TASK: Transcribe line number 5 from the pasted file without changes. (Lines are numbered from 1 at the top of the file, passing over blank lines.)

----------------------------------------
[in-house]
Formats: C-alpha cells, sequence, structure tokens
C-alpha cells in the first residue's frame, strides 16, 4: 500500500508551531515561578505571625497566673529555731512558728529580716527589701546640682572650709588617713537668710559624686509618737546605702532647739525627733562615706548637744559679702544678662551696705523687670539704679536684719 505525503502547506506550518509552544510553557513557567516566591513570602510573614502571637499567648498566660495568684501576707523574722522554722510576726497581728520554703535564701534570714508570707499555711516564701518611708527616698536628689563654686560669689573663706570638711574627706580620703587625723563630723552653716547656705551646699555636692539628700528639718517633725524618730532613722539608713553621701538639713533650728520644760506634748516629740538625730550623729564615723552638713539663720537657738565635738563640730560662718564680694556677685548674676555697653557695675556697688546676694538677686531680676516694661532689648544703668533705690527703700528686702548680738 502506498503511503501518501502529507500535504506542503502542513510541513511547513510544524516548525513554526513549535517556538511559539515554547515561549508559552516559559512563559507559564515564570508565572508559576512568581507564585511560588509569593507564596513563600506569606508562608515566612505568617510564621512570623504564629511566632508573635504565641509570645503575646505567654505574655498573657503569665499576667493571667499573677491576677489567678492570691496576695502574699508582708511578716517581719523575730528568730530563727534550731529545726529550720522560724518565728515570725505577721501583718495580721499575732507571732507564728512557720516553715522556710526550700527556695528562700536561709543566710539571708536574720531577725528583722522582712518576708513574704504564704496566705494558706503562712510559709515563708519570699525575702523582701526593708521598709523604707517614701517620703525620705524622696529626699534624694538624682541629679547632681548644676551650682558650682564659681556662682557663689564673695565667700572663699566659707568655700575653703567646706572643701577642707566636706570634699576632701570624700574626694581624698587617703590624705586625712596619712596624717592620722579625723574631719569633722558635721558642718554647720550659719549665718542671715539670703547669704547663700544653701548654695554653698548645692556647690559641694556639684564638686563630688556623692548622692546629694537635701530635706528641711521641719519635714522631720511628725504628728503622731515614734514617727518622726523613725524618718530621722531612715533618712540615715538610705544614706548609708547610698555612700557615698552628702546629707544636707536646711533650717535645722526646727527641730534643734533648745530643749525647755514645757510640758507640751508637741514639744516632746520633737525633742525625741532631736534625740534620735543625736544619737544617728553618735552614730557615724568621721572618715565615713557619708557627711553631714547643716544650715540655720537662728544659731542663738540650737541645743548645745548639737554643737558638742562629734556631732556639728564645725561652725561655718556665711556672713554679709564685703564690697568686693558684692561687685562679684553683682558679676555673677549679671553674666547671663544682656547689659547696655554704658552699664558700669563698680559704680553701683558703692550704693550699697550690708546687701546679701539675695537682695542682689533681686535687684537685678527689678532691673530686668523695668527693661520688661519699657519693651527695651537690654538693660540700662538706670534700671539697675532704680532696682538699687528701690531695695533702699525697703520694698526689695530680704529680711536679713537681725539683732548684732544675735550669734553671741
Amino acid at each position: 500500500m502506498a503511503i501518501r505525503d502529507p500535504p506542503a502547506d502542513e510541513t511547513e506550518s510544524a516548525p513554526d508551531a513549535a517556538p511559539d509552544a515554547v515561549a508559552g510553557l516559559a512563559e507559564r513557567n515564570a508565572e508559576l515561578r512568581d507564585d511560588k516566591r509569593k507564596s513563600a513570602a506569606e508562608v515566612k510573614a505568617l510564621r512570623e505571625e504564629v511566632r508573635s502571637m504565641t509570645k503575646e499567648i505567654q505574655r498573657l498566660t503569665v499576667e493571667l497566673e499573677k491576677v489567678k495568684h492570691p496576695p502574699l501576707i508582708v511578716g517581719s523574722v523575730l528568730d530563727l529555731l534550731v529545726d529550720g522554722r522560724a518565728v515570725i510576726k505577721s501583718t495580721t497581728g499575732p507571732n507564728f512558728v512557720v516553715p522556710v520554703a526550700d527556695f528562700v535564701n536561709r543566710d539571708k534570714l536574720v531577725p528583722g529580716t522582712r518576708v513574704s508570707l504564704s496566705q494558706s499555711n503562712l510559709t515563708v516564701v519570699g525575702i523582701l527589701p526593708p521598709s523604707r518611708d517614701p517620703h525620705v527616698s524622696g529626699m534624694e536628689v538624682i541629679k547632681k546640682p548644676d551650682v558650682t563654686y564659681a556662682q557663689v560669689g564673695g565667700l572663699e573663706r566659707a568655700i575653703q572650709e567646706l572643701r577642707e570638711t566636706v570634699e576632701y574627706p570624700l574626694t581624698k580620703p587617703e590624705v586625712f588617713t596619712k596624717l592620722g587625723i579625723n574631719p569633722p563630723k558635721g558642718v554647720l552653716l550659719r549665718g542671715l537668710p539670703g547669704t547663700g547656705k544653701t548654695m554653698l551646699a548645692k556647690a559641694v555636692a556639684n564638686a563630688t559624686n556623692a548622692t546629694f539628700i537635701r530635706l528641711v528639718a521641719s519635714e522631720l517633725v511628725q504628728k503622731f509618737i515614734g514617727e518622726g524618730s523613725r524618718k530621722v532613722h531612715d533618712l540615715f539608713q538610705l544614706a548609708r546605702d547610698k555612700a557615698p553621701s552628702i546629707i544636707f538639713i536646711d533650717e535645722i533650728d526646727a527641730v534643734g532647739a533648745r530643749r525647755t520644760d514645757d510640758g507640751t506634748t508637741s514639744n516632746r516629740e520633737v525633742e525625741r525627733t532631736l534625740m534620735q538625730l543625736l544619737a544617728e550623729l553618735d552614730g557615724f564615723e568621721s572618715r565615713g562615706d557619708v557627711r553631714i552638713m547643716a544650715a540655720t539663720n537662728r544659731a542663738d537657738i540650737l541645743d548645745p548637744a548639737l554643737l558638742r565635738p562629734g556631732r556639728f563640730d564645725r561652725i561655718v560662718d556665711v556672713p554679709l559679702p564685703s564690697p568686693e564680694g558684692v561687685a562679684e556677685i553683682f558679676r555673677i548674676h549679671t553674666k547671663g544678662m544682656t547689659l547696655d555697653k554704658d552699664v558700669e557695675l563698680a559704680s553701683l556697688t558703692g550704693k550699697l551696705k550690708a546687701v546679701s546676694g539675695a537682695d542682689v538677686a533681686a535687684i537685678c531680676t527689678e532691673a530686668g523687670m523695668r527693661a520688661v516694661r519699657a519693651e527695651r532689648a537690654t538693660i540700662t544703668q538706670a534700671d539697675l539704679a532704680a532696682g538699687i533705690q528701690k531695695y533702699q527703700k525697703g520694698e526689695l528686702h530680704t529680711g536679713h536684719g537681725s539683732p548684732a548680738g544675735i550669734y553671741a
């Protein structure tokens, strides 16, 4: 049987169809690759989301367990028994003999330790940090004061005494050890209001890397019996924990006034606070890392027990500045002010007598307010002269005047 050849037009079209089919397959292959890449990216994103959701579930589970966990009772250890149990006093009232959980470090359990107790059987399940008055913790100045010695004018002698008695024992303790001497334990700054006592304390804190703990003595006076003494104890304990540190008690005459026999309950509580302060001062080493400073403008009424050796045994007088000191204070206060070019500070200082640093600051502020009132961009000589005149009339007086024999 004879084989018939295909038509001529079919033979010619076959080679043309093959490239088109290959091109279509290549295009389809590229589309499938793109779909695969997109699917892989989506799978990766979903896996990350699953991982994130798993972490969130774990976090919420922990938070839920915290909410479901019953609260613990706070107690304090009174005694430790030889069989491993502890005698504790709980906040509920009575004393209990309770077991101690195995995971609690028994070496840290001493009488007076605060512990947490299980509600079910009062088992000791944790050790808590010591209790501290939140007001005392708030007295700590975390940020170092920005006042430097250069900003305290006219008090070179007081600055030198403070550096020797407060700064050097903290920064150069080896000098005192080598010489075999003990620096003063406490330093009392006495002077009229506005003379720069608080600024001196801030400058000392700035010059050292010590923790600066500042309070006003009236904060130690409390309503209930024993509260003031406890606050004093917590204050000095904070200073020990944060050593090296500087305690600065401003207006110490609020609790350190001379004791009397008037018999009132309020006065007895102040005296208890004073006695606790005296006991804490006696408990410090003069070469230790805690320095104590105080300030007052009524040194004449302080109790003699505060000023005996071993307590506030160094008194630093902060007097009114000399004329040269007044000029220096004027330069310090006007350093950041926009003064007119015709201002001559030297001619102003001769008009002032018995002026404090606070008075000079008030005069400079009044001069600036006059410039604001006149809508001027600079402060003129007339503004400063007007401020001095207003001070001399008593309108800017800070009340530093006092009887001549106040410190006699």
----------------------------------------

């Protein structure tokens, strides 16, 4: 049987169809690759989301367990028994003999330790940090004061005494050890209001890397019996924990006034606070890392027990500045002010007598307010002269005047 050849037009079209089919397959292959890449990216994103959701579930589970966990009772250890149990006093009232959980470090359990107790059987399940008055913790100045010695004018002698008695024992303790001497334990700054006592304390804190703990003595006076003494104890304990540190008690005459026999309950509580302060001062080493400073403008009424050796045994007088000191204070206060070019500070200082640093600051502020009132961009000589005149009339007086024999 004879084989018939295909038509001529079919033979010619076959080679043309093959490239088109290959091109279509290549295009389809590229589309499938793109779909695969997109699917892989989506799978990766979903896996990350699953991982994130798993972490969130774990976090919420922990938070839920915290909410479901019953609260613990706070107690304090009174005694430790030889069989491993502890005698504790709980906040509920009575004393209990309770077991101690195995995971609690028994070496840290001493009488007076605060512990947490299980509600079910009062088992000791944790050790808590010591209790501290939140007001005392708030007295700590975390940020170092920005006042430097250069900003305290006219008090070179007081600055030198403070550096020797407060700064050097903290920064150069080896000098005192080598010489075999003990620096003063406490330093009392006495002077009229506005003379720069608080600024001196801030400058000392700035010059050292010590923790600066500042309070006003009236904060130690409390309503209930024993509260003031406890606050004093917590204050000095904070200073020990944060050593090296500087305690600065401003207006110490609020609790350190001379004791009397008037018999009132309020006065007895102040005296208890004073006695606790005296006991804490006696408990410090003069070469230790805690320095104590105080300030007052009524040194004449302080109790003699505060000023005996071993307590506030160094008194630093902060007097009114000399004329040269007044000029220096004027330069310090006007350093950041926009003064007119015709201002001559030297001619102003001769008009002032018995002026404090606070008075000079008030005069400079009044001069600036006059410039604001006149809508001027600079402060003129007339503004400063007007401020001095207003001070001399008593309108800017800070009340530093006092009887001549106040410190006699």